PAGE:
The DDT group was largely the most prominent contributor of total OCPs across all tested sites. In the NEPO and the NEAO about 64% and 55% of the total POP levels of 12.3 and 14.9 ng/g wet weight were attributed to OCPs, leading to a highly similar OCP load in these fish of 7.9 and 8.2 ng/g wet weight (Table 2). Close to the site of catch in the NEPO, an estimated 870–1,450 tons of DTT were discharged into the Palos Verde Shelf between the late 1950s and early 1970s (Eganhouse and Pontolillo 2008). The second highest levels of OCPs were detected in fish from the NEAO. This site of catch was close to the Canary Islands and, geographically, this archipelago is part of the African continent where DDT is still used to combat proliferation of the Anopheles mosquito that transmits malaria (UNEP 2001; Wandiga 2001). Similarly, the sub-Saharan region in the SEAO had relatively high OCP levels of 3.2 ng/g wet weight, with the DDT group being the most prominent contributor (see Figure S3C). Among all 12 sites, the major contributor to total DDT levels was the metabolite 4,4′-DDE, which is in agreement with previous studies in other fish species (Covaci et al. 2006; Ueno et al. 2002, 2003).

Polybrominated diphenyl ethers.

In 1999, about 98% of the global use of Penta-PBDEs was in the United States, including the highly bioaccumulative congeners PBDE-47, -85, -99, -100, -153, and -154 (Hale et al. 2003), five of which are among the nine detected congeners in our survey. Since we measured a less migratory fish species, this could indicate that most of the penta-PBDE congeners produced and used in the United States dispersed globally. Our total PBDE levels ranged from 0.03 to 1.06 ng/g wet weight and were comparable with the average values of the sum of all nine PBDEs in previous studies on U.S. fish samples (Schecter et al. 2006b, 2010c, 2010b). Among PBDEs, the major contributors in the most contaminated sites were PBDE-47 and PBDE-100. This is a similar finding to previous studies, also showing that PBDE-47 is the dominant congener in fish samples (Guo et al. 2008; Hites et al. 2004b; Schecter et al. 2010b). One exception was seen in a fish from the less contaminated site of NWPO, where nearly all the PBDE load was attributed to a single congener, PBDE-209. This is notable because PBDE-209 is not thought to accumulate in organisms due to its ability to readily metabolize into lower brominated congeners (Guo et al. 2008; Hale et al. 2003; La Guardia et al. 2007).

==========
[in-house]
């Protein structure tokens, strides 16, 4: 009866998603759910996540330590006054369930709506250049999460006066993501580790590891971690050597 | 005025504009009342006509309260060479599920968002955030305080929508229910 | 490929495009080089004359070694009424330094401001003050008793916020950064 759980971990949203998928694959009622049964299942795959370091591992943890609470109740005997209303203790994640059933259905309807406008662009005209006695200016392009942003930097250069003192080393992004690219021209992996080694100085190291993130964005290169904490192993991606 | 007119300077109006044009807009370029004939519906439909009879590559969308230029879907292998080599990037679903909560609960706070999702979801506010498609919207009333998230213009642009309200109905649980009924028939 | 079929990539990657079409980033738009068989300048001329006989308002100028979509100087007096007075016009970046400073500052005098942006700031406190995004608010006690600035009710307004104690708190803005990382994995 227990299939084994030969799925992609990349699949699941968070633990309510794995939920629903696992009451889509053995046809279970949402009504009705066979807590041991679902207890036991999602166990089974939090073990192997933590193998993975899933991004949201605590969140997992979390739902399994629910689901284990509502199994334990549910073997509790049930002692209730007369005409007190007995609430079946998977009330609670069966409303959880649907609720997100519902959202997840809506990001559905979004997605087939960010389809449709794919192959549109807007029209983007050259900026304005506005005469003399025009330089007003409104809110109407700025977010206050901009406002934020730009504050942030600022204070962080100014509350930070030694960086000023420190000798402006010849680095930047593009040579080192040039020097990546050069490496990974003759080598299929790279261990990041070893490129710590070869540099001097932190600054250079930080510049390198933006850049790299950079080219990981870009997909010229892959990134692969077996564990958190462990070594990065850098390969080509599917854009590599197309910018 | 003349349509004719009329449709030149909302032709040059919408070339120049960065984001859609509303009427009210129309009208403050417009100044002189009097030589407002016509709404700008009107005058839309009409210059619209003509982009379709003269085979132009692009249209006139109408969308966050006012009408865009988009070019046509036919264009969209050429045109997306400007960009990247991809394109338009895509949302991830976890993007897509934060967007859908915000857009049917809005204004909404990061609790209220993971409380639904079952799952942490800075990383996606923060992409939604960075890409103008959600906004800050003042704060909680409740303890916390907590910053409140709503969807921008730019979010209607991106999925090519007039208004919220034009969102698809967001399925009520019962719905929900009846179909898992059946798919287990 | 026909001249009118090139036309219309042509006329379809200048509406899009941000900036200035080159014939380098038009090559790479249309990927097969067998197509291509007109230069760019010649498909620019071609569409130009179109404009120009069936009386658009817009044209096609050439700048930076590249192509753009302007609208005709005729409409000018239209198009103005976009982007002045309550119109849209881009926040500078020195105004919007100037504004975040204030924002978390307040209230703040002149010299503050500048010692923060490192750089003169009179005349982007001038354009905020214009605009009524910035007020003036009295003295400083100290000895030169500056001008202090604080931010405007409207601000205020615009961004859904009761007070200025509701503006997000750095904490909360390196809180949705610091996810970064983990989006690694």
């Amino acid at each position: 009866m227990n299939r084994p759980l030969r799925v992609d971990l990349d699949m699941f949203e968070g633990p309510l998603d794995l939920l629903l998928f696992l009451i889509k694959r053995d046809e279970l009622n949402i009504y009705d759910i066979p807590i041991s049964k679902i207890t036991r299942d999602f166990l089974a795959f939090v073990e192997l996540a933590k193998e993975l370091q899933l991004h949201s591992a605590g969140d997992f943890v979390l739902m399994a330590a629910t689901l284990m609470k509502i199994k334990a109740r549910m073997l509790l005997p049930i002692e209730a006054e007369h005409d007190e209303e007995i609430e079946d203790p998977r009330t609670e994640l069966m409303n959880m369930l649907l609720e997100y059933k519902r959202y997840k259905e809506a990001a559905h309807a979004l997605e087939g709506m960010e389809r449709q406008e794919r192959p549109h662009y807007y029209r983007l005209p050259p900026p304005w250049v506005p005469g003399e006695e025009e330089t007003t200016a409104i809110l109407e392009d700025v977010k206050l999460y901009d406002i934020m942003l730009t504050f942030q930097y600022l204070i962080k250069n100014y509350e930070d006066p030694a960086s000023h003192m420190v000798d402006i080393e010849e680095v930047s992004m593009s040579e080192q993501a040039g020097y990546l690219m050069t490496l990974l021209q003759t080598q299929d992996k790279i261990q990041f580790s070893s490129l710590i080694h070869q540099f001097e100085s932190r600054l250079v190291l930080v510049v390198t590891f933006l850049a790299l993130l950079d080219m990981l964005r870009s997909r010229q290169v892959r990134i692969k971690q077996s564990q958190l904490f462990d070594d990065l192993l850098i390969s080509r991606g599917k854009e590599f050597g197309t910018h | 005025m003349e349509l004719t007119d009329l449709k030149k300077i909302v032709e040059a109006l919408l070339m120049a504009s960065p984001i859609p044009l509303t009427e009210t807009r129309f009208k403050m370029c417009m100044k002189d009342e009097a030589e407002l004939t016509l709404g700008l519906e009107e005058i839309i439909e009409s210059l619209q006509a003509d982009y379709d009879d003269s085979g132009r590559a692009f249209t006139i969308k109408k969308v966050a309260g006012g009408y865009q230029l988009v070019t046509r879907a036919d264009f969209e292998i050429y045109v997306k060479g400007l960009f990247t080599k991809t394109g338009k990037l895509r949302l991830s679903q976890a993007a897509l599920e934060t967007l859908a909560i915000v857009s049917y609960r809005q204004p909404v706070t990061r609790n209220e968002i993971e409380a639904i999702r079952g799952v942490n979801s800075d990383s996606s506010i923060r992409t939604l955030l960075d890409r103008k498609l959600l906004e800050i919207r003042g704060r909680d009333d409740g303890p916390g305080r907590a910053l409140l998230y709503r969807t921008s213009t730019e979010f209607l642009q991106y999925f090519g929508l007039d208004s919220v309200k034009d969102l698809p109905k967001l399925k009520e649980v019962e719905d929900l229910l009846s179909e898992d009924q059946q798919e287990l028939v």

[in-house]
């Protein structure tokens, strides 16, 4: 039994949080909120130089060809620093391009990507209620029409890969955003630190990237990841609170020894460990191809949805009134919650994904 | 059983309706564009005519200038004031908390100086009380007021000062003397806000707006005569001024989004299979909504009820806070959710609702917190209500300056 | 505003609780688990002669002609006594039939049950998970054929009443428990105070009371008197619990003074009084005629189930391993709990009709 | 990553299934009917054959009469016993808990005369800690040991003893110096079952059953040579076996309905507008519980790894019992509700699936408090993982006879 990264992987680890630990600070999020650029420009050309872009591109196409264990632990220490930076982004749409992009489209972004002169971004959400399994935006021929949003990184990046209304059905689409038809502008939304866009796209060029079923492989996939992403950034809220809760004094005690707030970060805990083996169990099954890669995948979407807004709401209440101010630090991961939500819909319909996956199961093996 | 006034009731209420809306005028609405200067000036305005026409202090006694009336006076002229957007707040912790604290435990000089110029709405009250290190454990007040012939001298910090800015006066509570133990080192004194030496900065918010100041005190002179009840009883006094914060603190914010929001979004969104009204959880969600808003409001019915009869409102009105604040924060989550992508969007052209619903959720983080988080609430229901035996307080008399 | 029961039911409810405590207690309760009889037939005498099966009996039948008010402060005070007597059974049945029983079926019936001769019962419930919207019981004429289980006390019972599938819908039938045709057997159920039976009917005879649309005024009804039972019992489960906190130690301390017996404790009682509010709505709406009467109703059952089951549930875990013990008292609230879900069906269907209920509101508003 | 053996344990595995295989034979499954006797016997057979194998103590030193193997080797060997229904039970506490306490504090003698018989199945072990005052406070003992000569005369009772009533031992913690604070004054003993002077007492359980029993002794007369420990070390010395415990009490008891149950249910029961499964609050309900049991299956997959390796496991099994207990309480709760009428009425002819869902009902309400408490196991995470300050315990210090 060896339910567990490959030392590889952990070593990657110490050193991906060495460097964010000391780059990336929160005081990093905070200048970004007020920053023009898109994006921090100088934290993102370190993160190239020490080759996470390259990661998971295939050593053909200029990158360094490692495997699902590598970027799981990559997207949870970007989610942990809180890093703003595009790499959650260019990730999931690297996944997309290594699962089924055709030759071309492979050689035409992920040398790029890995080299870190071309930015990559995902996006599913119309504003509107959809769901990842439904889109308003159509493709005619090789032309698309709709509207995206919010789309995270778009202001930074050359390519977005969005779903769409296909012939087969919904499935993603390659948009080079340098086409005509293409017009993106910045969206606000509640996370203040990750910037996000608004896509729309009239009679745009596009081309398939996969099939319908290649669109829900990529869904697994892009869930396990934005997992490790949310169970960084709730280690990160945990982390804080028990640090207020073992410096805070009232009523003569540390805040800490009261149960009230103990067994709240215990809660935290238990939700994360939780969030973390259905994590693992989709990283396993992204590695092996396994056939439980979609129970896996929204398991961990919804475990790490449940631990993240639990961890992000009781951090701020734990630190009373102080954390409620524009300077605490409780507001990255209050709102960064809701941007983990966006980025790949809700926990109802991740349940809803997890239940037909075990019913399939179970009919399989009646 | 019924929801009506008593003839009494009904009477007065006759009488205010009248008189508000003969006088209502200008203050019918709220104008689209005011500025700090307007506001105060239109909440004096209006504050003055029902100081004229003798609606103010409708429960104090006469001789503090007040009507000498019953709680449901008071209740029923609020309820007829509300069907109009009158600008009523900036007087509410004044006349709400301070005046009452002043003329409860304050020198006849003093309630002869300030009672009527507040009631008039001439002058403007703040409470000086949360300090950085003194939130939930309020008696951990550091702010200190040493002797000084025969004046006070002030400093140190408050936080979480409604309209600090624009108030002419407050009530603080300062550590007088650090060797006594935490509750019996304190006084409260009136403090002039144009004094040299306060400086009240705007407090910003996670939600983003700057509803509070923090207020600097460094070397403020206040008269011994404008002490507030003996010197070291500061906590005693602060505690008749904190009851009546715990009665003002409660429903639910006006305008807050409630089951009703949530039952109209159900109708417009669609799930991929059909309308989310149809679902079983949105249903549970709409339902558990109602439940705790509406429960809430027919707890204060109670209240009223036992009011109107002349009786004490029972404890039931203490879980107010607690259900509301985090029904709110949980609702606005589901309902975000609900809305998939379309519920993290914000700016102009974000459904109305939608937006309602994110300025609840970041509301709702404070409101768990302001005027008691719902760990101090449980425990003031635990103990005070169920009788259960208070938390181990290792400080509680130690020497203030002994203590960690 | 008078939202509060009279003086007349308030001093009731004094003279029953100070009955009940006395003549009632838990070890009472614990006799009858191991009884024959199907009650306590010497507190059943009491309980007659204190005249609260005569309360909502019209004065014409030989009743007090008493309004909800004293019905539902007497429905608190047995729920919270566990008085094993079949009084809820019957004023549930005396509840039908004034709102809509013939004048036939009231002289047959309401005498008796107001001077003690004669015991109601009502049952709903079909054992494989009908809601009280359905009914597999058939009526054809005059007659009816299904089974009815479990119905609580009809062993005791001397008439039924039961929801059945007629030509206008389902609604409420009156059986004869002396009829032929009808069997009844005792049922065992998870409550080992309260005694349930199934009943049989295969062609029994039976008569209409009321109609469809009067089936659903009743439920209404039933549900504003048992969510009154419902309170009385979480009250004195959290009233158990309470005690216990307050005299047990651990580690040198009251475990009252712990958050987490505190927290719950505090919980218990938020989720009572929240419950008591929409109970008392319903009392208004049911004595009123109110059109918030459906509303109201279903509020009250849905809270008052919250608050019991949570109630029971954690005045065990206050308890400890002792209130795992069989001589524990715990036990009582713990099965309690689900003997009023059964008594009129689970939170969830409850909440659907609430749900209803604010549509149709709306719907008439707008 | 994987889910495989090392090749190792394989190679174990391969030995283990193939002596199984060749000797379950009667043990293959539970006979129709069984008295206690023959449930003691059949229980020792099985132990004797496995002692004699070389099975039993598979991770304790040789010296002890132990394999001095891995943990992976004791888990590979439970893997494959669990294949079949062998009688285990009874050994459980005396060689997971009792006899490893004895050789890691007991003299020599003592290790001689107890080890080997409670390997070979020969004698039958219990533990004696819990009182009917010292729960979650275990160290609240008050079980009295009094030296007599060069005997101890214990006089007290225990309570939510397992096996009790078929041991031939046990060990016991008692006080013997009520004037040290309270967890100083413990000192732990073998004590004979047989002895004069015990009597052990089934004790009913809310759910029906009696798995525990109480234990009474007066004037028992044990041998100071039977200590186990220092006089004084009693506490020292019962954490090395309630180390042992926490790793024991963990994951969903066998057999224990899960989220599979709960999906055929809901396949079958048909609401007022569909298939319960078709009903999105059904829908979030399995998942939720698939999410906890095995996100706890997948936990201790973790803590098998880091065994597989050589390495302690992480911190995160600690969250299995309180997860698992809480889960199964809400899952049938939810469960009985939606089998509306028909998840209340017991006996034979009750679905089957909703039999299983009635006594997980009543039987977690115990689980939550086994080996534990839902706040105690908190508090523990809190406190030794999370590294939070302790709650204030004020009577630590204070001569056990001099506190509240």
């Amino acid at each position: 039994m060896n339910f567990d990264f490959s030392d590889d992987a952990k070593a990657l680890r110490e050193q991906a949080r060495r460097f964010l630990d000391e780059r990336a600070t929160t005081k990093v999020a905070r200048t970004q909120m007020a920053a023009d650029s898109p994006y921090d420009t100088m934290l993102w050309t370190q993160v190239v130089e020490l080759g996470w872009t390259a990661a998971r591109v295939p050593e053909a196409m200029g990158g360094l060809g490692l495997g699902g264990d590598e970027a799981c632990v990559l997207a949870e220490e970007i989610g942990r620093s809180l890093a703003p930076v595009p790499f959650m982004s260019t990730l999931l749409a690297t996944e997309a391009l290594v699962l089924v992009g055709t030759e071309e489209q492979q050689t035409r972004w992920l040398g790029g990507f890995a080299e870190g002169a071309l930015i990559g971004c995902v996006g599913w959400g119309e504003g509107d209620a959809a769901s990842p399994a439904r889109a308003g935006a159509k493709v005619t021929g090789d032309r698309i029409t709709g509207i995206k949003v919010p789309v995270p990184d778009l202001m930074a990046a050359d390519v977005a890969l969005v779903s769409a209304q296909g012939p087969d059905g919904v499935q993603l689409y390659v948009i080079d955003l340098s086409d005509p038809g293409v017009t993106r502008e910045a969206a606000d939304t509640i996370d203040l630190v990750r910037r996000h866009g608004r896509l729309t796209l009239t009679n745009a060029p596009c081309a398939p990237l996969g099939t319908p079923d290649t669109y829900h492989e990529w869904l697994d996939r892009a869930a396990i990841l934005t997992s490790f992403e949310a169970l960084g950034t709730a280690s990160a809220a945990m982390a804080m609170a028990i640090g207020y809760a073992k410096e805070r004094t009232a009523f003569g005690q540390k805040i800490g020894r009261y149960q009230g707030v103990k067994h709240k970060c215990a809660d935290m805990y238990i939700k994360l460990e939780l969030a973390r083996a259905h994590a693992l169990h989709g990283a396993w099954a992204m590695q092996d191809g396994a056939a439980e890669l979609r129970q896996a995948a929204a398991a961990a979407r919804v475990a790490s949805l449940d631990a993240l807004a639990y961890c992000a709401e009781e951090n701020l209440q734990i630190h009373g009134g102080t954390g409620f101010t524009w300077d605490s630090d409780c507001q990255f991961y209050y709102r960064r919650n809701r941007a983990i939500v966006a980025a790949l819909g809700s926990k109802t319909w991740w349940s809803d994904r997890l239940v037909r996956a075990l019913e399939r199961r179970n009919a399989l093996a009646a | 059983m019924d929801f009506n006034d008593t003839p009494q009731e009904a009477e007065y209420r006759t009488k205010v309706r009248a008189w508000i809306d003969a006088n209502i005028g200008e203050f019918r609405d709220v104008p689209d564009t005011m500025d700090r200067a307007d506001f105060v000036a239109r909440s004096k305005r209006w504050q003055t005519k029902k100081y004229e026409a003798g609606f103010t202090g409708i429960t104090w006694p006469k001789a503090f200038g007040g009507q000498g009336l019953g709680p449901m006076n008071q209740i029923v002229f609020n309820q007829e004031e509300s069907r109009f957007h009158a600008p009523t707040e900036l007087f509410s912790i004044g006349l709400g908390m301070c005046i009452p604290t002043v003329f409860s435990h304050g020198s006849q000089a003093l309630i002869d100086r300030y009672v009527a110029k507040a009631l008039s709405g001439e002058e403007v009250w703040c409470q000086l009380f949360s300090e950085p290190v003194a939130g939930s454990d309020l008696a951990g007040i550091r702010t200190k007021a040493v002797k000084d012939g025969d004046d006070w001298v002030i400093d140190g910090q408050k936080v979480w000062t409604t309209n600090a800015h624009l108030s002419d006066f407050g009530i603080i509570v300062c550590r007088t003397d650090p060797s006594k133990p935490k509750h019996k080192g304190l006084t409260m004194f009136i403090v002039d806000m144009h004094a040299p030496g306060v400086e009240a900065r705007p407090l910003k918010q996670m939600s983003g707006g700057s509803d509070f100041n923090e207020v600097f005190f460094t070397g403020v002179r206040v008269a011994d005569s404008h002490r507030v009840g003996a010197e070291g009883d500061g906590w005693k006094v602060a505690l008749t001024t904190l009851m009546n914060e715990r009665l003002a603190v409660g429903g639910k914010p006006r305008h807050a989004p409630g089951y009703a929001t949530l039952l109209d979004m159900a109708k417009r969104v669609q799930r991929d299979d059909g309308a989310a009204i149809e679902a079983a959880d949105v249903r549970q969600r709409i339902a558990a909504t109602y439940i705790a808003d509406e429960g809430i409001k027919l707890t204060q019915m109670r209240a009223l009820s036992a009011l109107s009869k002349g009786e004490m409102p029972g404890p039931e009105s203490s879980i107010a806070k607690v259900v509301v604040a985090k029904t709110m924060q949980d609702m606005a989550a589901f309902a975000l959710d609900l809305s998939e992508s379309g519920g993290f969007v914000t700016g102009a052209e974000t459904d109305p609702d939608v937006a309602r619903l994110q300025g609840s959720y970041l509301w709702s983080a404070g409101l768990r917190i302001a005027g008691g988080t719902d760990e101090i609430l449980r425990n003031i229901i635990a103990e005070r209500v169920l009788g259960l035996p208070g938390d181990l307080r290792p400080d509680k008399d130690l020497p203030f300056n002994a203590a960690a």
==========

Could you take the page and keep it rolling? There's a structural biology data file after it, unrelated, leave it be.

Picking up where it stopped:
Polychlorinated biphenyls.

We found that the absolute levels of PCBs were highest in the NEAO (∼6.5 ng/g wet weight) and the GOM (∼8.1 ng/g wet weight), the latter possibly being influenced by depositions from the Mississippi River (Santschi et al. 2001; Zhang et al. 2007) and/or atmospheric deposition (Dachs et al. 2002; Lohmann et al. 2007; Lohmann and Belkin 2014). Similarly, despite being banned in most of Europe since 1985 (European Communities 1985), PCB levels in fish tissue and eggs of the North and Baltic Seas are still high (Fliedner et al. 2012; Karl and Lahrssen-Wiederholt 2009), possibly explaining the high levels in the NEAO. Indeed, more recent studies in mammals and birds near the Canary Islands support our data from the NEAO, showing that PCB levels in local species are high (García-Alvarez et al. 2014; Luzardo et al. 2014).

To our knowledge this study is the first to examine all 209 PCB congeners in a large number of capture location controlled fish samples. Most previous studies on PCB levels in fish and seafood determined only a limited amount of individual PCB congeners or the sum of them (Bocio et al. 2007; Domingo and Bocio 2007; Sagratini et al. 2008; Shen et al. 2009; Storelli et al. 2003, 2008; Weijs et al. 2010). Our study revealed that among PCBs, the groups of hexa- and hepta-chlorinated PCBs had the highest relative contribution across all sites, in agreement with former studies in other fish species (Batang et al. 2016; Covaci et al. 2006; Storelli et al. 2012; Ueno et al. 2003). In addition, the pattern of polychlorinated congeners almost follows a normal distribution, despite the fact that these congeners had different ratios in the commercial Aroclor mixtures (ATSDR 2000; Frame et al. 1996). This might indicate that penta- (PCB-82 to -127), hexa- (PCB-126 to -169), and hepta-chlorinated (PCB-170 to -193) PCBs are more accumulative than lower chlorinated PCBs, including tetra-, tri-, di-, and mono-chlorinated compounds.

Health Effects of Pollutants in Fish